On the other hand, IT organizations may choose to employ contingency theory to manage changes within the organization. Contingency theory mainly addresses effective management of conflicts experienced by an organization (Conaldi, Lomi, & Tonellato, 2012). Through the use of software, organizations are able to address issues raised by changes from the environment. Effective adaptation and change depend on management’s team ability to come up with contingent decisions when the organization is facing changes.

Vibrant Organizational structure of Hire-Jordan Smith

At Hire-Jordan-Smith, the structure of the organization is divided into eight parts. The first division is the general manager. Parts two and three are the first project manager, along with, the second project manager (Boulesnane, & Bouzidi, 2013). Part four refers to research and development team. Part five refers to the quality control team. Part six, on the other hand, is made up of the engineering team.

Part seven refers to the analysis team. The last part refers to the marketing team. Integration and cooperation of the eight teams lead to constant growth and profit generation of Hire-Jordan Smith. In a situation where changes are experienced in technology, two project managers are responsible for initiating projects to be used in developing up to date technology within Hire-Jordan Smith.

The general manager is responsible for approving any projects presented by either of the two project managers. The research and development team is mandated with carrying out informed and updated research on how to improve the existing technology of Hire-Jordan Smith. The quality control team checks whether the product presented for sale by the research team meets all the standards of Hire-Jordan Smith. After approval by the quality control team, the engineering team starts developing the proposed product (Boulesnane, & Bouzidi, 2013).

The analysis team then examines the product presented to them by the engineering team after development. One’s the product is analyzed fully, the marketing team introduces the product in the market, and pushes its sales through different methods of advertising.

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Connection between Models used in decision making and Vibrant Organizational structures

Models used in decision making have a close relationship with vibrant organizational structures. For instance, the organizational-process model is employed in investigating actions taken by the entire organization (van der Meer, Kurth-Nelson, & Redish, 2012). On the other hand, vibrant organizational structures are divided into different parts all aimed at achieving the same goal (Huang & Hutchinson, 2013). All parts, however, are given different roles. Notably, changes in an organization influence, the choice made for a model to be used in decision-making.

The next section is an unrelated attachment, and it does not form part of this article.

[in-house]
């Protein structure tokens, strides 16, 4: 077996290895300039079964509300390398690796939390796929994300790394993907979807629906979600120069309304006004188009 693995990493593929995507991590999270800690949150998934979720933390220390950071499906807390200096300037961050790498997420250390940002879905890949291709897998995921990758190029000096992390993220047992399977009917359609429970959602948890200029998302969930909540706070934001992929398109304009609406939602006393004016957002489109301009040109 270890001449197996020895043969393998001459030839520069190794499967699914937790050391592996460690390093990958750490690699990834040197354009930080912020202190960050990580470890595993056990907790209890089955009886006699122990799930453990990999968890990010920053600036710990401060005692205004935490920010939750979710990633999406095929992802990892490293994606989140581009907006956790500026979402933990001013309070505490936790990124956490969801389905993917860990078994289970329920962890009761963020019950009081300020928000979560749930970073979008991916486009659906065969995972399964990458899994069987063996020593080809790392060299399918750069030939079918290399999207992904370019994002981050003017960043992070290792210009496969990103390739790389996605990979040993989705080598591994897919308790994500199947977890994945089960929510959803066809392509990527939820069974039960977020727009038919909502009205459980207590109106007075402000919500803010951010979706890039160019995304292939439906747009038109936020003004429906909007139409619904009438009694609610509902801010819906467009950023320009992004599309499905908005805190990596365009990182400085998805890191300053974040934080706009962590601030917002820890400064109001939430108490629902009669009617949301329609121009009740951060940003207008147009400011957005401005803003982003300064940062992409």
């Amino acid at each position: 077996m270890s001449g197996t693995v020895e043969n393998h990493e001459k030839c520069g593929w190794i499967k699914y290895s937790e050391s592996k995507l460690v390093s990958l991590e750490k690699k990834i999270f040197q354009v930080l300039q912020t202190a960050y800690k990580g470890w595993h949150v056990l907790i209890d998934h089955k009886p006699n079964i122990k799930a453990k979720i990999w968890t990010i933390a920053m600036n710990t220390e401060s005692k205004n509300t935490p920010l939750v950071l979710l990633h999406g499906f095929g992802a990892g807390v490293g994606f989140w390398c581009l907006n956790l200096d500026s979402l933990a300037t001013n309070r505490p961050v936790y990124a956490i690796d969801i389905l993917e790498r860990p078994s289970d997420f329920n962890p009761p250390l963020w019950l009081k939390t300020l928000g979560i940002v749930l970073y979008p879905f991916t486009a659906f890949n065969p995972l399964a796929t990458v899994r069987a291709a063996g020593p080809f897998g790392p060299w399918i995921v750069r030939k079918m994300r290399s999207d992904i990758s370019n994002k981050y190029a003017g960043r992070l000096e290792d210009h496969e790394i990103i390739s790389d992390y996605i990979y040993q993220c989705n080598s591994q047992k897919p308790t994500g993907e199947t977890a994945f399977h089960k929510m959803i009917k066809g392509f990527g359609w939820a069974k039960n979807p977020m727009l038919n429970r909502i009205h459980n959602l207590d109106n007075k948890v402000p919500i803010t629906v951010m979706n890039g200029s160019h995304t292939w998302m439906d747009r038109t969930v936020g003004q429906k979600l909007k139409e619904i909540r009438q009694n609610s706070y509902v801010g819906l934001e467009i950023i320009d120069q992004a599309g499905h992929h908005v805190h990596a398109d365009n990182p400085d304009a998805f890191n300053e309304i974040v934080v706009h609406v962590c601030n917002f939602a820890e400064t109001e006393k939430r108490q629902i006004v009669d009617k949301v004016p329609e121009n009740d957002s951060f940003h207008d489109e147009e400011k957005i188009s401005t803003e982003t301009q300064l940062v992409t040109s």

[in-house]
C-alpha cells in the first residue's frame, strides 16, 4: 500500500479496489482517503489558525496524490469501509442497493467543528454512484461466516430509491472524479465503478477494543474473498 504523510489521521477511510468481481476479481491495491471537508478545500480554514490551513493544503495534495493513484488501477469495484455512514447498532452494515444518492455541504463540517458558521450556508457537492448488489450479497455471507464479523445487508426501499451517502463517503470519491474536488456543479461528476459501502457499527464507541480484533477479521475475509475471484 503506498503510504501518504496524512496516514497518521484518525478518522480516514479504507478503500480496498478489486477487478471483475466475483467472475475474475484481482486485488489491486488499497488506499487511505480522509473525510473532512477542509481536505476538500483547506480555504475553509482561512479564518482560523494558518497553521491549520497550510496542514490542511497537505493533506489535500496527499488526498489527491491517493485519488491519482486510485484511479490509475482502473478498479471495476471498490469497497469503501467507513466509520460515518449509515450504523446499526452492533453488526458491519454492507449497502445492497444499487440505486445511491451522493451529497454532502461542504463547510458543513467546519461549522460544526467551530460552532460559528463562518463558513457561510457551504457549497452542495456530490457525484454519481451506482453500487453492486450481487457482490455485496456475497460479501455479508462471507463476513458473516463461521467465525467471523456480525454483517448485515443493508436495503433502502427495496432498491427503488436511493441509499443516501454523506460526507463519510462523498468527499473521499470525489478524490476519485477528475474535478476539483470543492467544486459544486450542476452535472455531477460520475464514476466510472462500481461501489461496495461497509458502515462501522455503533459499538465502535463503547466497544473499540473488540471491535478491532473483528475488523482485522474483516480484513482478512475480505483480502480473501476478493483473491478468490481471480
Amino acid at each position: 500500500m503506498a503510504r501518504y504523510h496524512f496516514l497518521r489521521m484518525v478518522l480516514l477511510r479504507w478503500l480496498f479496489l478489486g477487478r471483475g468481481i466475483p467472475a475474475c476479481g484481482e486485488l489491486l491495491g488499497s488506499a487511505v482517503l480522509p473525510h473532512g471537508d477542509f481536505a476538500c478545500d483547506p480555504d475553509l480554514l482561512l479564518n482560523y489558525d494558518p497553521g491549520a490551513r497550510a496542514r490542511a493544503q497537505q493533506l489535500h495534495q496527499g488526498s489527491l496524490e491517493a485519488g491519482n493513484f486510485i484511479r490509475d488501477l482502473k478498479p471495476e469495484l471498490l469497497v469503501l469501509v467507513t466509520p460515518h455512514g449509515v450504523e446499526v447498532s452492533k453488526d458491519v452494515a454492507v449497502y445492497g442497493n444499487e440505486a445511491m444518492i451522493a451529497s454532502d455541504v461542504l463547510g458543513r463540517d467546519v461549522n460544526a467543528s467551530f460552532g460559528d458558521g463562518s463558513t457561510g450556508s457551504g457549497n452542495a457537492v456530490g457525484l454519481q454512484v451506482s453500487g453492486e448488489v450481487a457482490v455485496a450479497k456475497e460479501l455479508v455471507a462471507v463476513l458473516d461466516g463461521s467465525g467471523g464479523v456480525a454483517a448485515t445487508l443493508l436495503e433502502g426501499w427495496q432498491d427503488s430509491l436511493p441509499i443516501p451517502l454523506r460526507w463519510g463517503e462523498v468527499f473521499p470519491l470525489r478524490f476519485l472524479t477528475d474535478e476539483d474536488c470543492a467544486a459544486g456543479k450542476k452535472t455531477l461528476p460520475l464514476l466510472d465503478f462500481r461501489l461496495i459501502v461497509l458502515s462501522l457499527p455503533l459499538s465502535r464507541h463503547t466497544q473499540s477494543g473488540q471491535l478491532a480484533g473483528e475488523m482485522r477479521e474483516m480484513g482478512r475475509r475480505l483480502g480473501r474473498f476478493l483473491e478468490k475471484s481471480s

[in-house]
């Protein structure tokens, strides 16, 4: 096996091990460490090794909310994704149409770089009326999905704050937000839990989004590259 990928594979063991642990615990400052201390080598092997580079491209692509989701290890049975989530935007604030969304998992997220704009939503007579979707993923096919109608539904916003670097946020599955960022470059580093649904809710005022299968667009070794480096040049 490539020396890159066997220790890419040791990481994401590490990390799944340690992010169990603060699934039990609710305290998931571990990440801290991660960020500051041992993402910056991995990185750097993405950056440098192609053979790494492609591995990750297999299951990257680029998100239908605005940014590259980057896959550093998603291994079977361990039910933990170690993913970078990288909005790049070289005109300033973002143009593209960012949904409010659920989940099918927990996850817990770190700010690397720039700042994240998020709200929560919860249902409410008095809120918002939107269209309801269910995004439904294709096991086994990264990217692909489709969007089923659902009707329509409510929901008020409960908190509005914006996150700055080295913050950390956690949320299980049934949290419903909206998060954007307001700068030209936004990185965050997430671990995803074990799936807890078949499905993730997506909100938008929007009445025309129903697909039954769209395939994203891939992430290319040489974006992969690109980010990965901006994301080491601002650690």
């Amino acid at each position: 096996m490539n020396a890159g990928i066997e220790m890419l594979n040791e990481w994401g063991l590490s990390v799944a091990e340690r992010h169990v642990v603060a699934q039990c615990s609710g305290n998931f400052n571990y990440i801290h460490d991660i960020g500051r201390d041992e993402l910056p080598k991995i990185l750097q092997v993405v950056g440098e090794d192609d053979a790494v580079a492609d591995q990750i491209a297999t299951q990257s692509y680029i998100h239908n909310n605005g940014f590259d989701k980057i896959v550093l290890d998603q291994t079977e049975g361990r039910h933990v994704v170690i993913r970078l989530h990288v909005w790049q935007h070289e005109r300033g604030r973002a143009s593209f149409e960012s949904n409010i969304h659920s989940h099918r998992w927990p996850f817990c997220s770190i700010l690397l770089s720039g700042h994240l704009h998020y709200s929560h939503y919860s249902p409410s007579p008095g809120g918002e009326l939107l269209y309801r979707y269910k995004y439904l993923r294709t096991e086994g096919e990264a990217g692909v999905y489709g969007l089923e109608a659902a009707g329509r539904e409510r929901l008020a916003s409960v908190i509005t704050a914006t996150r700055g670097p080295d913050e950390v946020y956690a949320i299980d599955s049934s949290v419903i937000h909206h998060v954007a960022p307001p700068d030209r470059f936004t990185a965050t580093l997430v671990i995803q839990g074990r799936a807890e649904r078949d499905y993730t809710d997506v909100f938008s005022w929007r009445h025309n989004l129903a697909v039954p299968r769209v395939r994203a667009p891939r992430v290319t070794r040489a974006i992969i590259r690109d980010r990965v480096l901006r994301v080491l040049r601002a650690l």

For instance, changes in the type of technology used in an organization may result in a change of choice of method to be used in decision-making by an organization, from a rational-actor model to an organizational-process model. Such a change may be necessary due to considerations made by the organizational-process model, on routine services carried out within an organization.

However, an appropriate combination of models used in decision making, with vibrant organizational structures positively impacts on an organization’s competitive advantage within the global market. Having an appropriate combination enables evaluation of the level of satisfaction for all stakeholders (Kuwashima, 2014). In addition, the functionality of the organization’s system is improved with a high reduction of cost.

For instance, at Hire-Jordan Smith, the structure of the organization is divided into eight parts. All the eight parts have different roles but rely on each other. The model used by Hire-Jordan-Smith is in most cases, the organizational-process model (Kuwashima, 2014). Whenever Hire-Jordan-Smith wants to launch any product or software an analysis of all the parts and the roles they will be involved in is made. Consequently, costs of production are reduced and communication improved, which boosts sales of any newly introduced Hire-Jordan-Smith product.

Conclusion

Through an examination of a rational-actor model, and the organizational-process model, this essay has shown that a rational-actor model explains decisions made by organizations, while the organizational-process model examines all process that is run within an organization. To analyze the process of making decisions the paper has looked at the case of Hire-Jordan Smith. It has come out clearly that, the models used in decision making are closely related to vibrant organizational structures. They both define connections maintained within organizations as they run their activities.

References

Boulesnane, S. & Bouzidi, L. (2013). The mediating role of information technology in the decision‐making context. Journal Of Ent Info Management, 26(4), 387-399. http://dx.doi.org/10.1108/jeim-01-2012-0001

Cricelli, L., Grimaldi, M., & Hanandi, M. (2014). Decision making in choosing information systems. VINE, 44(2), 162-184. http://dx.doi.org/10.1108/vine-04-2013-0022

Conaldi, G., Lomi, A., & Tonellato, M. (2012). Dynamic Models of Affiliation and the Network Structure of Problem Solving in an Open Source Software Project. Organizational Research Methods, 15(3), 385-412. http://dx.doi.org/10.1177/1094428111430541       

Courtney, M. (2013). When worlds combine [information technology]. Engineering & Technology, 8(5), 80-83. http://dx.doi.org/10.1049/et.2013.0513

Huang, Y. & Hutchinson, J. (2013). The roles of planning, learning, and mental models in repeated dynamic decision making. Organizational Behavior And Human Decision Processes, 122(2), 163-176. http://dx.doi.org/10.1016/j.obhdp.2013.07.001

Kuwashima, K. (2014). How to Use Models of Organizational Decision Making?. ABAS, 13(4), 215-230. http://dx.doi.org/10.7880/abas.13.215

Sun, Y. & Jeyaraj, A. (2013). Information technology adoption and continuance: A longitudinal study of individuals’ behavioral intentions. Information & Management, 50(7), 457-465. http://dx.doi.org/10.1016/j.im.2013.07.005

Van der Meer, M., Kurth-Nelson, Z., & Redish, A. (2012). Information Processing in Decision-Making Systems. The Neuroscientist, 18(4), 342-359. http://dx.doi.org/10.1177/1073858411435128